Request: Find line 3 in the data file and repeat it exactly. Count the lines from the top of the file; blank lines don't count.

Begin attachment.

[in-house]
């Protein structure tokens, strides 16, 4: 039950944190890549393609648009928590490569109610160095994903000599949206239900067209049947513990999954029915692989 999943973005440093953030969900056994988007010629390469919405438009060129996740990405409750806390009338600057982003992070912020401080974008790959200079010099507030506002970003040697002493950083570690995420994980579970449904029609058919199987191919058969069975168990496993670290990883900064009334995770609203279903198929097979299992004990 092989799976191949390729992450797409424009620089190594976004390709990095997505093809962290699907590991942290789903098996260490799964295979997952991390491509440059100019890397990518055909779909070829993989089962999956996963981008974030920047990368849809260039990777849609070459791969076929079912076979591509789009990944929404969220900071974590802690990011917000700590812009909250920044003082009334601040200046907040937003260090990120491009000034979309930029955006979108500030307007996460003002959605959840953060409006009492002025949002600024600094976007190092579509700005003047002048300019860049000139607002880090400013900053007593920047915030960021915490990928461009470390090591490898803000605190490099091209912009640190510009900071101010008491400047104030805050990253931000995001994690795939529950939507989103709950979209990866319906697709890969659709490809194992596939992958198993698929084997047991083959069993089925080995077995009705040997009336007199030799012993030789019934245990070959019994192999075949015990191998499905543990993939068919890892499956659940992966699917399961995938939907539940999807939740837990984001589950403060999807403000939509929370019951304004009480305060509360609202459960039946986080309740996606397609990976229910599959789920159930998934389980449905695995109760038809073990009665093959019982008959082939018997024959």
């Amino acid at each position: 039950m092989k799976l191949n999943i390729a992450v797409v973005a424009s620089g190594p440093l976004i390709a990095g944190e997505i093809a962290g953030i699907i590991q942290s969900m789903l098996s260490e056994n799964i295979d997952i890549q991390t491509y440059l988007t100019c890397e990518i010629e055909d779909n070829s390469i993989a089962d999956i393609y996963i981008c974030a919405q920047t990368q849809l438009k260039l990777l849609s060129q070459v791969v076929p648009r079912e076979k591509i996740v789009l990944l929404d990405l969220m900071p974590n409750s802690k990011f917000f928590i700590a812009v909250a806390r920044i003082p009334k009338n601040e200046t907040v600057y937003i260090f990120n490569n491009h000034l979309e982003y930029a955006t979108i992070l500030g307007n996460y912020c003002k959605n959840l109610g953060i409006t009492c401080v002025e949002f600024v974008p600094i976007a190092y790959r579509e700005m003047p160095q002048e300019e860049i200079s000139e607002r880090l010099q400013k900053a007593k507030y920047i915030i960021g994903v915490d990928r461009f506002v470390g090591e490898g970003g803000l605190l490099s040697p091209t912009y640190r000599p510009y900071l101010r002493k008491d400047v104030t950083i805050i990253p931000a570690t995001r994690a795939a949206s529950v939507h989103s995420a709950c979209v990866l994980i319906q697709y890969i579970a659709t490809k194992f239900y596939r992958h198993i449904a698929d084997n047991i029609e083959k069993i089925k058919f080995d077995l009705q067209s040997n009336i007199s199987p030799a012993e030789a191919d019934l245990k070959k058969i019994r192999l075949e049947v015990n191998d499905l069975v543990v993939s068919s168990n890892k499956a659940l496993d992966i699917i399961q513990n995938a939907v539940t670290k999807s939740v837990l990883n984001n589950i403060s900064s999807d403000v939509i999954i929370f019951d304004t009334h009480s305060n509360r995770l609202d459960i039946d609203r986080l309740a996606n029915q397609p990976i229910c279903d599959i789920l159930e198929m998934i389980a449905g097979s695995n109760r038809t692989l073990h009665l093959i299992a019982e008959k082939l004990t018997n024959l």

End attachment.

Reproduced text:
């Amino acid at each position: 039950m092989k799976l191949n999943i390729a992450v797409v973005a424009s620089g190594p440093l976004i390709a990095g944190e997505i093809a962290g953030i699907i590991q942290s969900m789903l098996s260490e056994n799964i295979d997952i890549q991390t491509y440059l988007t100019c890397e990518i010629e055909d779909n070829s390469i993989a089962d999956i393609y996963i981008c974030a919405q920047t990368q849809l438009k260039l990777l849609s060129q070459v791969v076929p648009r079912e076979k591509i996740v789009l990944l929404d990405l969220m900071p974590n409750s802690k990011f917000f928590i700590a812009v909250a806390r920044i003082p009334k009338n601040e200046t907040v600057y937003i260090f990120n490569n491009h000034l979309e982003y930029a955006t979108i992070l500030g307007n996460y912020c003002k959605n959840l109610g953060i409006t009492c401080v002025e949002f600024v974008p600094i976007a190092y790959r579509e700005m003047p160095q002048e300019e860049i200079s000139e607002r880090l010099q400013k900053a007593k507030y920047i915030i960021g994903v915490d990928r461009f506002v470390g090591e490898g970003g803000l605190l490099s040697p091209t912009y640190r000599p510009y900071l101010r002493k008491d400047v104030t950083i805050i990253p931000a570690t995001r994690a795939a949206s529950v939507h989103s995420a709950c979209v990866l994980i319906q697709y890969i579970a659709t490809k194992f239900y596939r992958h198993i449904a698929d084997n047991i029609e083959k069993i089925k058919f080995d077995l009705q067209s040997n009336i007199s199987p030799a012993e030789a191919d019934l245990k070959k058969i019994r192999l075949e049947v015990n191998d499905l069975v543990v993939s068919s168990n890892k499956a659940l496993d992966i699917i399961q513990n995938a939907v539940t670290k999807s939740v837990l990883n984001n589950i403060s900064s999807d403000v939509i999954i929370f019951d304004t009334h009480s305060n509360r995770l609202d459960i039946d609203r986080l309740a996606n029915q397609p990976i229910c279903d599959i789920l159930e198929m998934i389980a449905g097979s695995n109760r038809t692989l073990h009665l093959i299992a019982e008959k082939l004990t018997n024959l």